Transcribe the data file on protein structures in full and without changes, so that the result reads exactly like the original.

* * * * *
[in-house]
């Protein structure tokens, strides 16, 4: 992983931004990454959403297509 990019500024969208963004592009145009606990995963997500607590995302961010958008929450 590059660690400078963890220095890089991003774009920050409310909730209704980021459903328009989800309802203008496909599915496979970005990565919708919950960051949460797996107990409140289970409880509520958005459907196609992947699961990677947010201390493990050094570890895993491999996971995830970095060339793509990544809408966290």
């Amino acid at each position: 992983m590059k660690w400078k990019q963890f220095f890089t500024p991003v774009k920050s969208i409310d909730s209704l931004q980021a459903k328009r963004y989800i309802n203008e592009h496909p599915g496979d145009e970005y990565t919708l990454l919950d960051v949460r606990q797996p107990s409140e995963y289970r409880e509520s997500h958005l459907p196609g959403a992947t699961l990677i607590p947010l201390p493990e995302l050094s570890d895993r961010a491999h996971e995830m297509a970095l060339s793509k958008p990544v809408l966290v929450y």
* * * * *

[in-house]
């Protein structure tokens, strides 16, 4: 992983931004990454959403297509 990019500024969208963004592009145009606990995963997500607590995302961010958008929450 590059660690400078963890220095890089991003774009920050409310909730209704980021459903328009989800309802203008496909599915496979970005990565919708919950960051949460797996107990409140289970409880509520958005459907196609992947699961990677947010201390493990050094570890895993491999996971995830970095060339793509990544809408966290």
């Amino acid at each position: 992983m590059k660690w400078k990019q963890f220095f890089t500024p991003v774009k920050s969208i409310d909730s209704l931004q980021a459903k328009r963004y989800i309802n203008e592009h496909p599915g496979d145009e970005y990565t919708l990454l919950d960051v949460r606990q797996p107990s409140e995963y289970r409880e509520s997500h958005l459907p196609g959403a992947t699961l990677i607590p947010l201390p493990e995302l050094s570890d895993r961010a491999h996971e995830m297509a970095l060339s793509k958008p990544v809408l966290v929450y």